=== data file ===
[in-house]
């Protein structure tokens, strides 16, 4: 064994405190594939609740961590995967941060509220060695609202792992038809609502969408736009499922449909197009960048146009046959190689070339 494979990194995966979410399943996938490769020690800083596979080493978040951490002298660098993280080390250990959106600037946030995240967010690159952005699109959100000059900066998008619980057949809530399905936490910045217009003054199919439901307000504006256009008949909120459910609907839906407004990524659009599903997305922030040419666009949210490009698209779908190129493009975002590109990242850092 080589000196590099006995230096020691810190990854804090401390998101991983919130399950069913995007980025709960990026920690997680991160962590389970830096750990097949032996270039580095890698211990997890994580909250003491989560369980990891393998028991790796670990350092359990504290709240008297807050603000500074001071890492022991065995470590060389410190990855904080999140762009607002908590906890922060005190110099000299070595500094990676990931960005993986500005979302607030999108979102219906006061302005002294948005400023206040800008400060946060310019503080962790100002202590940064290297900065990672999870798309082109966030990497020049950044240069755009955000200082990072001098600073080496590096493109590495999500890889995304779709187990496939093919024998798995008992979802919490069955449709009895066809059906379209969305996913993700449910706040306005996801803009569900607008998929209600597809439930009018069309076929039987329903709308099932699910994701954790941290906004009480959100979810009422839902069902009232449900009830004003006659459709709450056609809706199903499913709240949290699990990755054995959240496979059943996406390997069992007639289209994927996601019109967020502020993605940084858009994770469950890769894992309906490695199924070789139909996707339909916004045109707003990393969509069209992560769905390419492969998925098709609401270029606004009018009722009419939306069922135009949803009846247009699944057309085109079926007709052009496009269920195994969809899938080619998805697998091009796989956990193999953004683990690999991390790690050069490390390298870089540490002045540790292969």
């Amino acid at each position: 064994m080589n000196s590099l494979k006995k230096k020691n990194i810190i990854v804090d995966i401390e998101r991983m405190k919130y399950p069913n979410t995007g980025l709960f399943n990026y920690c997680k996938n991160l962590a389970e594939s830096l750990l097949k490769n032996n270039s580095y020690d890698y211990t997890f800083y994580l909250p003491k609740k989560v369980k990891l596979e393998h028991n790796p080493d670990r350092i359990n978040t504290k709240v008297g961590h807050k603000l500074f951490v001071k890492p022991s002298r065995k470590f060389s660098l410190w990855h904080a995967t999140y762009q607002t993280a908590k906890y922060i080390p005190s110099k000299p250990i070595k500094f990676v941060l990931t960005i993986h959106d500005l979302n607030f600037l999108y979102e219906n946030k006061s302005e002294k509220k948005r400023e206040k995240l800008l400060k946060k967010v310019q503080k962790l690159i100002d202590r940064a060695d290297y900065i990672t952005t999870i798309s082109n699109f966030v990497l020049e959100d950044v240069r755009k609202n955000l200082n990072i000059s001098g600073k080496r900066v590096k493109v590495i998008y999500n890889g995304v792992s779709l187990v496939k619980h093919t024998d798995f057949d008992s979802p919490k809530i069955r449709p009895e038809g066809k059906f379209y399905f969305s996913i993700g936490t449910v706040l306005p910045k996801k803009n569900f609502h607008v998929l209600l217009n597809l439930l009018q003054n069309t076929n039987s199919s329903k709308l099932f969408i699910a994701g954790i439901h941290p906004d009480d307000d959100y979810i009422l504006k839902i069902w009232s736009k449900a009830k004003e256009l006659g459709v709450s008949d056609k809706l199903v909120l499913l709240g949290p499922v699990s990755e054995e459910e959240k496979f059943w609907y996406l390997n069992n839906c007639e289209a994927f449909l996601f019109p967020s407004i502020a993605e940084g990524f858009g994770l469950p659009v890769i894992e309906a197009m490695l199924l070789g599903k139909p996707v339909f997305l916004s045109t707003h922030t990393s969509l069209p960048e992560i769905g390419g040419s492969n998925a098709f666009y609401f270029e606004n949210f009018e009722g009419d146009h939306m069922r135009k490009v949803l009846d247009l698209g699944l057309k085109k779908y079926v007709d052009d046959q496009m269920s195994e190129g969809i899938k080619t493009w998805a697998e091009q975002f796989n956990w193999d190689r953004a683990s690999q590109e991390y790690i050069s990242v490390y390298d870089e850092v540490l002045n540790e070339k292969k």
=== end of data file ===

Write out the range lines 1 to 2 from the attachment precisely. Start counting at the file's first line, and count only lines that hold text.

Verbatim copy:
[in-house]
């Protein structure tokens, strides 16, 4: 064994405190594939609740961590995967941060509220060695609202792992038809609502969408736009499922449909197009960048146009046959190689070339 494979990194995966979410399943996938490769020690800083596979080493978040951490002298660098993280080390250990959106600037946030995240967010690159952005699109959100000059900066998008619980057949809530399905936490910045217009003054199919439901307000504006256009008949909120459910609907839906407004990524659009599903997305922030040419666009949210490009698209779908190129493009975002590109990242850092 080589000196590099006995230096020691810190990854804090401390998101991983919130399950069913995007980025709960990026920690997680991160962590389970830096750990097949032996270039580095890698211990997890994580909250003491989560369980990891393998028991790796670990350092359990504290709240008297807050603000500074001071890492022991065995470590060389410190990855904080999140762009607002908590906890922060005190110099000299070595500094990676990931960005993986500005979302607030999108979102219906006061302005002294948005400023206040800008400060946060310019503080962790100002202590940064290297900065990672999870798309082109966030990497020049950044240069755009955000200082990072001098600073080496590096493109590495999500890889995304779709187990496939093919024998798995008992979802919490069955449709009895066809059906379209969305996913993700449910706040306005996801803009569900607008998929209600597809439930009018069309076929039987329903709308099932699910994701954790941290906004009480959100979810009422839902069902009232449900009830004003006659459709709450056609809706199903499913709240949290699990990755054995959240496979059943996406390997069992007639289209994927996601019109967020502020993605940084858009994770469950890769894992309906490695199924070789139909996707339909916004045109707003990393969509069209992560769905390419492969998925098709609401270029606004009018009722009419939306069922135009949803009846247009699944057309085109079926007709052009496009269920195994969809899938080619998805697998091009796989956990193999953004683990690999991390790690050069490390390298870089540490002045540790292969």